Increasing the stability of Mg2(dobpdc) metal–organic framework in air through solvent removal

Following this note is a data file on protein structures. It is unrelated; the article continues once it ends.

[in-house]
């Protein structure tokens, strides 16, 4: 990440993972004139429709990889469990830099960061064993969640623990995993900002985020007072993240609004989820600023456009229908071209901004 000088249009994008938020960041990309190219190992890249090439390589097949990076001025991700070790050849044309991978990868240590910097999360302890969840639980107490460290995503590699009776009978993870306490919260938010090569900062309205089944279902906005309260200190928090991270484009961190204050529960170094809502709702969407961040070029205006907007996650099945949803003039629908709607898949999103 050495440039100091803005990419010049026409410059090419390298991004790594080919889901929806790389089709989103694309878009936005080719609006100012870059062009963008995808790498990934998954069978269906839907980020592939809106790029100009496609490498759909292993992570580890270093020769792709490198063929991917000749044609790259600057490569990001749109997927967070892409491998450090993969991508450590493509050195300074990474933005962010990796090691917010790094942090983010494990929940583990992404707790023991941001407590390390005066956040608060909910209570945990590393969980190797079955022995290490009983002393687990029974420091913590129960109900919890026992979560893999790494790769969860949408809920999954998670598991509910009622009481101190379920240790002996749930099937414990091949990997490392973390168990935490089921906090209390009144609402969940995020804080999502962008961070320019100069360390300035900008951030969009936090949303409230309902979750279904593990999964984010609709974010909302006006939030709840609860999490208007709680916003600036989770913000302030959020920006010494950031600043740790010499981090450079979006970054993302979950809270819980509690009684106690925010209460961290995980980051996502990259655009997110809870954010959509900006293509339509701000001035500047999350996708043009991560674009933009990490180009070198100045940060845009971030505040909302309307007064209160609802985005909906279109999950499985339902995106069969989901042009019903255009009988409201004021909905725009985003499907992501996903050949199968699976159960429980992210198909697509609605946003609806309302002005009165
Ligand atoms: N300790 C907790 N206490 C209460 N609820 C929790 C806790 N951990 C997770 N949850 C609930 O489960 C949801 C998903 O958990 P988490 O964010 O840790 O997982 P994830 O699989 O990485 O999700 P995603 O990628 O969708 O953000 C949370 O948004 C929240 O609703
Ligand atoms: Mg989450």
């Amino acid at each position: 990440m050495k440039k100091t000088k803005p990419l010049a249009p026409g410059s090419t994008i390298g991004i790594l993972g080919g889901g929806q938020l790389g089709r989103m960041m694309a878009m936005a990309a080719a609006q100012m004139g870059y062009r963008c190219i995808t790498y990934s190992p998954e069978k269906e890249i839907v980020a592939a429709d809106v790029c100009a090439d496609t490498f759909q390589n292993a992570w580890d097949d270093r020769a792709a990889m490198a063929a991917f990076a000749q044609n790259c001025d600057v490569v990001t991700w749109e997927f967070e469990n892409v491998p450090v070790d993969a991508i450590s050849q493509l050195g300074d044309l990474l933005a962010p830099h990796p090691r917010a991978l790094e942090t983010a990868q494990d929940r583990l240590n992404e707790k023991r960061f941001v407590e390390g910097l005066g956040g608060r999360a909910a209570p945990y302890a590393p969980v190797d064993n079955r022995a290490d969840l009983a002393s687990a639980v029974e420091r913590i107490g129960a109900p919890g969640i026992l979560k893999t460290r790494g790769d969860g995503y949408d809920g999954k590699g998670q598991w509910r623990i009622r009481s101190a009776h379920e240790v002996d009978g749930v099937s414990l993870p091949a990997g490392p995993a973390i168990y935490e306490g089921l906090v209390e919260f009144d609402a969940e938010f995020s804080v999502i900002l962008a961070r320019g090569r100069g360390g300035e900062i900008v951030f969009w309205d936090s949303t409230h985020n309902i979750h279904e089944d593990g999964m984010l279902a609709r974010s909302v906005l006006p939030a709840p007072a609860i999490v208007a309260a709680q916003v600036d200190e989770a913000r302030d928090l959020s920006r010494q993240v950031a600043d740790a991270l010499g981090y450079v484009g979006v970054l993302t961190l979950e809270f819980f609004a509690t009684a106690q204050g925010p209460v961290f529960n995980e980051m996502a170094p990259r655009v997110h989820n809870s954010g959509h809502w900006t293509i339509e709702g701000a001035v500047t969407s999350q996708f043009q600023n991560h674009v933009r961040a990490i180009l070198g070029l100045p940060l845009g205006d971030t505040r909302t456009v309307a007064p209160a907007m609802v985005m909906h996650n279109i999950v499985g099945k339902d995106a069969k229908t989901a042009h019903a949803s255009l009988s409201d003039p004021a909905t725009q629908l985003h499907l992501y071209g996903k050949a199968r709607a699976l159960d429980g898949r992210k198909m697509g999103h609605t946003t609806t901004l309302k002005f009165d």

Mg2(dopbdc) (H4-dobpdc = 4,4′-dihydroxy-(1,1′-biphenyl)-3,3′-dicarboxylic acid) is an important MOF for its astonishing properties in gas separation and storage, in particular for applications related to CO2 separation. Its technological relevance is limited by its reputation for fast decomposition in air. In this article, this reputation is denied by showing that, if fully desolvated, the MOF is stable in air for 24 h (25 °C and 28–35 RH%), a time sufficiently long to allow its processing in a non-inert environment and its use as a CO2 scrubber in a wet post-combustion flow. In contrast, the material solvated with methanol showed a 93% decrease in surface area under the same conditions. Material activation is proposed here as a simple way to increase the stability of Mg2(dobpdc) in air, by the removal of preadsorbed polar molecules that can act as seeds for water condensation. This work allows us to make some important general considerations which can be taken into account in studies on material sensitivity to air. The importance of quantifing the aging time and testing the materials at different relative humidity is stressed. These parameters are important to determine, when possible, the conditions of use and storage, suitable for large scale processing and applications. Among the adopted characterization techniques (XRD, IR spectroscopy, N2 and CO2 volumetry), N2 volumetry at 77 K turned out to be the most suitable to evidence small variations in the structure due to decomposition. In contrast, CO2 uptake at RT and 1 bar was not a reliable quantity to evaluate MOF stability, because of the significant change in the (apparent) MOF affinity toward CO2 upon damaging.